Why Polio is making a comeback in the world ?

Recently one of the biggest successes in the public health scenario in India has been the pulse polio program.

poilo-300x240From Amitabh Bachchan to Shah Rukh Khan big names got behind this program and we marveled at our own intelligence. Often I would see schools children and NCC cadets carrying the vials to give two drops to infants. The program also found a mention in masala movies like Dabangg, where the protagonist Robinhood Pandey inquires why the heroines’s brother was struck by polio and that 2 drops could have saved him. A great example of how a public health program found its way into modern pop culture.

But recently a news report from Syria brought the focus back on the dangers of celebrating too early.

Polio is back and with a bang. Not in India but Syria.

A recent report from the WHO states that polio is back. For more on that read this NPR article.

One of the dangers of conflicts as they are happening in that part of the world is that normal processes are thrown out of gear. So what was a routine administration of 2 drops, has become as complicated as open heart surgery. Aid workers have been prevented from doing their job not only in Syria, but also in places like Pakistan, Somalia and Afghanistan.The net result is that cases are showing up in places like Italy which has received a fair share of immigrants from Syria. Also swamps in Israel and Egypt are showing strains of the virus.

Egyptian authorities not withstanding their own issues in the country, have gone on a war path to solve this problem. For more on their effort please see the embedded video.

We in India have to take care of the following

1) Not remove focus from the program just because of the initial successes. The battle has just begun and the war is far from over.

2) Monitor the situation in Syria, Afghanistan and Pakistan to ensure that there is no spread to India

3) Combine the current efforts on polio with anganwadi workers and other infant schemes so that we have more standardization across the public health schemes.

The results that we have achieved against polio are spectacular but the real victory is keeping polio out for ever…..

 

 

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Healthcare Delivery Public Health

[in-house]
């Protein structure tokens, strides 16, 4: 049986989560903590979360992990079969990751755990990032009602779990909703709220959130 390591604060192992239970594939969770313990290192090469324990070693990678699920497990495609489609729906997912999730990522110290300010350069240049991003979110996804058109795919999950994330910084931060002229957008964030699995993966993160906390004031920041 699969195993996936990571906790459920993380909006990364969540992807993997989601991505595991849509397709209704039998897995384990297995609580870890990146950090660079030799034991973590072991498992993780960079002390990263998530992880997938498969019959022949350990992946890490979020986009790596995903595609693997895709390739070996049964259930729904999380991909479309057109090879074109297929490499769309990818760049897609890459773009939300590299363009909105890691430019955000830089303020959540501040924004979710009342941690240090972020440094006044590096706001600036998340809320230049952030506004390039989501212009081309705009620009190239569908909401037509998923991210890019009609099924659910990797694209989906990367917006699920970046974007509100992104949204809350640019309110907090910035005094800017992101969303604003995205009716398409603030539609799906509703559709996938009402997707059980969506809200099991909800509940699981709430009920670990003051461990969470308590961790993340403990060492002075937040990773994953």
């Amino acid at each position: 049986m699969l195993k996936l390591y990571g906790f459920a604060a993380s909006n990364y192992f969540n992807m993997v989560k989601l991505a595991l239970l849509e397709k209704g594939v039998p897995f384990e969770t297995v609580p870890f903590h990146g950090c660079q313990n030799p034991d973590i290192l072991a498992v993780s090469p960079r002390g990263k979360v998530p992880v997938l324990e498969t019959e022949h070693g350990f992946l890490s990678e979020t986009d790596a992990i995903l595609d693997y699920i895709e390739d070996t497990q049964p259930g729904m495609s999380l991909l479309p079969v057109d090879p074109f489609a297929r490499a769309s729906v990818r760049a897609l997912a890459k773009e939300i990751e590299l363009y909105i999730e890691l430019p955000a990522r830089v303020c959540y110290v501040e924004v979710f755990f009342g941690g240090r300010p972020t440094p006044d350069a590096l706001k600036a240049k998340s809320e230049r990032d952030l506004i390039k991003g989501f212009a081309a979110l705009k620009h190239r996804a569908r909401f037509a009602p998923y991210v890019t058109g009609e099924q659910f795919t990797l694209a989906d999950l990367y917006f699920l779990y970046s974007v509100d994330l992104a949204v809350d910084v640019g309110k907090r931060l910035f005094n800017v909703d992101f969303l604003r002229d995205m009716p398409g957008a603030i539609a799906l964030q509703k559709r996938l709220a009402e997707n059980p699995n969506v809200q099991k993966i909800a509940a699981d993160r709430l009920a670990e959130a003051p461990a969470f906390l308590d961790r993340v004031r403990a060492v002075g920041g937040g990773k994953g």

How can we tackle the issue of Breast cancer in India ?

 

In my last post I wrote about the looming challenge that breast cancer poses for the Indian women. If you have not read that piece please click here for the link.

To find answers to these questions i started looking at the various components of the Healthcare ecosystem to see what they were doing to tackle the issue.

As always I start with the Government.

The Government in India has achieved several significant milestones in the healthcare space. They eradicated small pox in the 70’s and finally eradicated polio recently. Currently the Govt is on a war footing to tackle Measles. But when it comes to breast cancer the government has done little. With around 130,000 cases per year the number is far lower than the ones from other diseases like Tuberculosis and hence the general lack of interest in that area.

Most of the Government efforts have gone around providing diagnostic equipment and helping set up radiotherapy centers. India today has 300 full fledged radiotherapy centers. While the WHO guidance is to have one center per  million people. In addition the state governments do run campaigns and have one off events. There has been a lot of talk on the Public – Private partnerships, but nothing has come out of it. Currently certain state governments have been more active. One such example is Punjab which has shown more interest in cancer detection.

The Healthcare Insurance industry in India has not been active in this area either. With many corporate programs, the Insurance firms have a great opportunity to create products just for women but till now there has been nothing concrete that has been done.

But the Medical Devices industry has been active and are on the fore front of the work against breast cancer.